I’ve always been a person who forgets words, who is awful with the details of any novel, article, or nonfiction book I’ve read but haven’t taught, and who has a hard time keeping track of multiple conversations happening at the same time (“Okay, what led us to talk about tabouli? I know I had something else I wanted to say about the previous point!”) I’m the world’s worst at crossword puzzles—again because of the necessity of coming up with certain words or who wrote a certain novel I read back in 1989. Trustworthy reporters (namely Biffle and Eliza) back me up on these observations about myself.

These have never really bothered me all that much. I’ve always spoken and written quite effectively, so the fact that I’m often replacing the ideal word with whichever one I’m able to come up with hasn’t been a big deal. I remember very clearly when I got my Ph.D. in English feeling like, “You know, I have a Ph.D., so if I can’t remember a certain book, that’s by definition a book that it’s okay for a Ph.D. in English to forget.”

Now, however, anytime one of these phenomena happens, I immediately leap to the tumor or the surgery. Immediately. Consistently. Sometimes with a little bit of a jokey edge, but often that’s just trying to cover up the worry. For instance, Eliza was in town last week, and anytime she made reference to a book we read in grad school that I didn't remember, I'd say, “Ack, it’s the brain tumor!”

The fact of the matter is, it might actually be the brain tumor. Because I have a low-grade glioma, very slow growing, I’ve had it for years, and I might well have had it in grad school. Or much, much earlier.  My uncle talked with me about the fact that my brain has been compensating for this tumor but that the tumor has been causing problems, like with verbal memory and verbal processing, among other things, problems that we didn’t recognize as problems because we didn’t know about the tumor. He made a comment about the fact that we have no way of knowing how smart or competent I might have been if I’d never had this tumor.

But another fact of the matter is that these problems haven’t actually been problems. I mean, look at me. I have a career I absolutely love. I get to teach students, work with brilliant colleagues, administer a WGS program, and write books. My latest book (which came out, thank goodness, before the seizures happened) is doing quite well—it’s getting critiqued a little bit on the blogosphere for being too academic, not for being a book written by somebody who obviously had no grasp of the English language. And at another level, it’s pretty clear that the ways my brain has been compensating for the tumor over the years have been very useful, because they seem to be helping me recovery from the surgery.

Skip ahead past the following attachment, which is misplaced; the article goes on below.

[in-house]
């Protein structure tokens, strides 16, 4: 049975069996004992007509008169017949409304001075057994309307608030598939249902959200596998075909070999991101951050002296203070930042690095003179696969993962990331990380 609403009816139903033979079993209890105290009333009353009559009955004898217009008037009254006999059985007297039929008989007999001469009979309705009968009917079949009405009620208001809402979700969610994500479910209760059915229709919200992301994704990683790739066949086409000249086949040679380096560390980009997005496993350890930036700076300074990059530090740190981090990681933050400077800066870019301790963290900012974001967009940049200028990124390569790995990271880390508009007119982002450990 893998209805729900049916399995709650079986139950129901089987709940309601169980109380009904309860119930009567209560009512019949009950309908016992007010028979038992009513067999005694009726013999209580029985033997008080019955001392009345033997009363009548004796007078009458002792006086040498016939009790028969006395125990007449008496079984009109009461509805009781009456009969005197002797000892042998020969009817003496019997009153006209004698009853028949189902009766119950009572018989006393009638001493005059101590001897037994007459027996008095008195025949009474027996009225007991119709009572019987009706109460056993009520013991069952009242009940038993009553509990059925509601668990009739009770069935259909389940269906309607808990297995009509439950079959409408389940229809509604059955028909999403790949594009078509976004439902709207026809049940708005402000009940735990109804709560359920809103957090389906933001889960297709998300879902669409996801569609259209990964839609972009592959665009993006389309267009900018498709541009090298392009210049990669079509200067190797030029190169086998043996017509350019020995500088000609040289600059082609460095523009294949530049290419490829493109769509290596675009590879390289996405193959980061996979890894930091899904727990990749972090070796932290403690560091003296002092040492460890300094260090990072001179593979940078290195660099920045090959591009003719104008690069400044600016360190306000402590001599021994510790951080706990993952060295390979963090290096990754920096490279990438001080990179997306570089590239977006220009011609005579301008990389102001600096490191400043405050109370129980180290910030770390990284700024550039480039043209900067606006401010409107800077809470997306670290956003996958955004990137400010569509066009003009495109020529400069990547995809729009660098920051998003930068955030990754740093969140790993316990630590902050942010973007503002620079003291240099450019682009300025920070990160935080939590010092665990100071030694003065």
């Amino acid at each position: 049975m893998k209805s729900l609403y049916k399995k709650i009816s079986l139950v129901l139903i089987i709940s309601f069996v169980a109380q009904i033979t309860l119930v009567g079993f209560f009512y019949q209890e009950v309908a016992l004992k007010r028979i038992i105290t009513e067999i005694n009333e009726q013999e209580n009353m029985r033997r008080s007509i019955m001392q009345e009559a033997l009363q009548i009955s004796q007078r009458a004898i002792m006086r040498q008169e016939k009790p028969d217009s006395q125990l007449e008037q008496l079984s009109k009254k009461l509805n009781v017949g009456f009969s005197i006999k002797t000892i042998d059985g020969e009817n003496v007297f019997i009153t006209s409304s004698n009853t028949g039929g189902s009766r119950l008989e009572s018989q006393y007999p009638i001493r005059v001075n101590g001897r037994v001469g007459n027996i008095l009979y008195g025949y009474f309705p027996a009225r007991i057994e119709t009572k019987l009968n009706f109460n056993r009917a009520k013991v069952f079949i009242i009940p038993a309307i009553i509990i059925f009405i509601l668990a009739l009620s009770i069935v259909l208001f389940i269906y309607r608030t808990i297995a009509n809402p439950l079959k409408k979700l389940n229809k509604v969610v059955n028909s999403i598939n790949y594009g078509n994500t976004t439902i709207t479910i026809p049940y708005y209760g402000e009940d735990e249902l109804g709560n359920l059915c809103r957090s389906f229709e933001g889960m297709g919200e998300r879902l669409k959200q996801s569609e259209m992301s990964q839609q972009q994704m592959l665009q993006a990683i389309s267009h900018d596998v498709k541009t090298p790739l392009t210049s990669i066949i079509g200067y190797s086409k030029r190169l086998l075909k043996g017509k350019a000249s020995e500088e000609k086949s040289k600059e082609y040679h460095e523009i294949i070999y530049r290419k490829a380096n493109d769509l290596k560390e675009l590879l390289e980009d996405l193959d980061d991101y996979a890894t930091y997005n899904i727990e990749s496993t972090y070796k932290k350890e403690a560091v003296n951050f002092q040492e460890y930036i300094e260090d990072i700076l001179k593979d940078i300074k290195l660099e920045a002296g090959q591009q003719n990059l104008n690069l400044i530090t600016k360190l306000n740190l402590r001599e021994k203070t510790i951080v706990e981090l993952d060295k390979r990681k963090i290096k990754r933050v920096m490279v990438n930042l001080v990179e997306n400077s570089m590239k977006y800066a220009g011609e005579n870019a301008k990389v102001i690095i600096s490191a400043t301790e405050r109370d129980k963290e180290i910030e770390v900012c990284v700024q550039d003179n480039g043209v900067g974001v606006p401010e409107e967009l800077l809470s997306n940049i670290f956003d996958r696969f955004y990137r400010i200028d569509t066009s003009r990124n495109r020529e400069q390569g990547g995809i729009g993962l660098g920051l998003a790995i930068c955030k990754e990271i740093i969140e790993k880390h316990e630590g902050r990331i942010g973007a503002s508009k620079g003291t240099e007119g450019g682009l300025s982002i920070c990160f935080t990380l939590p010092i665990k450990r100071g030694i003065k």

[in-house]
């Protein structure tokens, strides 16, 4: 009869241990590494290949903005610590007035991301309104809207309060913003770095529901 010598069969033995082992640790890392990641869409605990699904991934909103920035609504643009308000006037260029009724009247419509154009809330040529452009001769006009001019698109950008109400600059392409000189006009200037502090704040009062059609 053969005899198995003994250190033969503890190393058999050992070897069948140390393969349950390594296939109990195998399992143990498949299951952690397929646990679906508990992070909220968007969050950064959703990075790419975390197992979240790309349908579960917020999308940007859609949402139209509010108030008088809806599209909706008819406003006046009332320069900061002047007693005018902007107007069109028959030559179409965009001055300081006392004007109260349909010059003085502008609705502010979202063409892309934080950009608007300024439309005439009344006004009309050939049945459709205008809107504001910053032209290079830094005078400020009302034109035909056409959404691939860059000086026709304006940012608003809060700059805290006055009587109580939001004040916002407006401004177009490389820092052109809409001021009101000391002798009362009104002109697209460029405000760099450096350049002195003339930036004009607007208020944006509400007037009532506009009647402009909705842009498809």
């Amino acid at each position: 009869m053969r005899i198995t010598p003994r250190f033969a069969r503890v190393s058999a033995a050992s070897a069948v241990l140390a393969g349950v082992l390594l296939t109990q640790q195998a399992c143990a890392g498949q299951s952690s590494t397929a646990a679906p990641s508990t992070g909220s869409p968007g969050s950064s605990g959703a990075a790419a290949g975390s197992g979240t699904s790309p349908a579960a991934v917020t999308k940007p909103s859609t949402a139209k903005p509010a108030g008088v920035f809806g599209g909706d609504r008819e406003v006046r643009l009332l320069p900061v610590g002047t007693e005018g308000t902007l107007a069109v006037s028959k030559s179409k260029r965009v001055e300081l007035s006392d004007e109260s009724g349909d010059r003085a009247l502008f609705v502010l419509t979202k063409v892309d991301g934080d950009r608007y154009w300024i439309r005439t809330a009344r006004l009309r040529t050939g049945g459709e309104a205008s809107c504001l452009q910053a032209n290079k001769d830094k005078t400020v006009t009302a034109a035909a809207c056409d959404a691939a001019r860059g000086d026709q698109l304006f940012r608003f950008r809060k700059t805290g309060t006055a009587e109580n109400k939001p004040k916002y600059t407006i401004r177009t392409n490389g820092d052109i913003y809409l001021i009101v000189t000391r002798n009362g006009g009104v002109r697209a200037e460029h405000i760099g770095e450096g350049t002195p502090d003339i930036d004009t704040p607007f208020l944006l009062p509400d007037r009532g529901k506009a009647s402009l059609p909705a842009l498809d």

So, this is my goal now:  to reframe my current pathologizing of my functioning in the world. The fact that I can’t sometimes find exactly the word I want, or that I can’t remember the details of Dorothy Allison’s Cavedweller—it’s much more useful for me to see these as characteristics of myself, quirks, not as symptoms, problems, damage. I don’t need to feel guilty or fucked up or defensive about any of these things. They’re part of the package that got me where I am, and I’m significantly happy where I am.

Not to mention that Eliza and Biffle independently noted that, given that I seem to be the person I’ve always been, my continual tumor-apologizing is getting a bit annoying.

Editor's note:  More on this coming tomorrow.


Anonymous said...

Reading this post, I had an instant flashback to the time when you, Eliza I were talking about Shakespeare (during RAD training), and I could not for the life of me remember a single detail from the play even though I had read it as an undergrad. Even now, at several years remove, I vividly remember feeling like such an idiot because I couldn't remember something that I had read in a class that I did well in.

All this to say...I don't think this kind of misremembering is pathological or a sign of reduced intelligence. (at least I hope not) I think it has more to do with personality types, with a different kind of remembering, a different kind of storing away and recalling information. I could be totally wrong here. And, I recognize that the fact that I share this characteristic doesn't make my thoughts conclusive in any way. But I want to go on record here in saying that I think this is just part of being who you are then and now. In a good way.

The Mom said...

Amen, Deandra! As I read this blog post I began to think that maybe I had a brain tumor, too! I'm probably at least as bad as Alison at remembering details, but I had put it down (once I had learned about the possibility, that is) to being an INFP in the Myers-Briggs Type Indicator (or whatever that's called!), and had excused myself. Of course, I don't have a PhD, so the expectations of others toward me are perhaps a bit different than for you, Alison and Eliza.

Christie said...

I find myself remembering Biffle's old advice about assuming you're just fine the way you are, that what you said was fine, etc. unless you get feedback that tells you otherwise. Of course, that wasn't about the tumor back then, but it fits, don't you think?

Alison said...

Hmm, all very interesting--thanks, y'all!